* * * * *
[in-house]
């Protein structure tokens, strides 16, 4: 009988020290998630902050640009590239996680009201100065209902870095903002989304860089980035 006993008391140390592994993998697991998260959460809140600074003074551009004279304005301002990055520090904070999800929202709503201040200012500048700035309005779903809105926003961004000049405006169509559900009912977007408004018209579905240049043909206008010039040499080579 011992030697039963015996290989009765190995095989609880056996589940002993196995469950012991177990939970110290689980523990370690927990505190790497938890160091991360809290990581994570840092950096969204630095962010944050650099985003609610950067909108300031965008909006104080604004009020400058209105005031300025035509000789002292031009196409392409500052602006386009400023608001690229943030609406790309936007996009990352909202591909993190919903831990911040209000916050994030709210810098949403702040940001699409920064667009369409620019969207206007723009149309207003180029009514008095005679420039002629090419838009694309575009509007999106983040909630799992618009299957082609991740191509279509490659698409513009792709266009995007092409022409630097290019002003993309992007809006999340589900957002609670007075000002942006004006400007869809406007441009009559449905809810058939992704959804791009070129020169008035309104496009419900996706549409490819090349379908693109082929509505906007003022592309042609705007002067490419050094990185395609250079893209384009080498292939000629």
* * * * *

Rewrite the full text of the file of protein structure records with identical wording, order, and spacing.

[in-house]
């Protein structure tokens, strides 16, 4: 009988020290998630902050640009590239996680009201100065209902870095903002989304860089980035 006993008391140390592994993998697991998260959460809140600074003074551009004279304005301002990055520090904070999800929202709503201040200012500048700035309005779903809105926003961004000049405006169509559900009912977007408004018209579905240049043909206008010039040499080579 011992030697039963015996290989009765190995095989609880056996589940002993196995469950012991177990939970110290689980523990370690927990505190790497938890160091991360809290990581994570840092950096969204630095962010944050650099985003609610950067909108300031965008909006104080604004009020400058209105005031300025035509000789002292031009196409392409500052602006386009400023608001690229943030609406790309936007996009990352909202591909993190919903831990911040209000916050994030709210810098949403702040940001699409920064667009369409620019969207206007723009149309207003180029009514008095005679420039002629090419838009694309575009509007999106983040909630799992618009299957082609991740191509279509490659698409513009792709266009995007092409022409630097290019002003993309992007809006999340589900957002609670007075000002942006004006400007869809406007441009009559449905809810058939992704959804791009070129020169008035309104496009419900996706549409490819090349379908693109082929509505906007003022592309042609705007002067490419050094990185395609250079893209384009080498292939000629």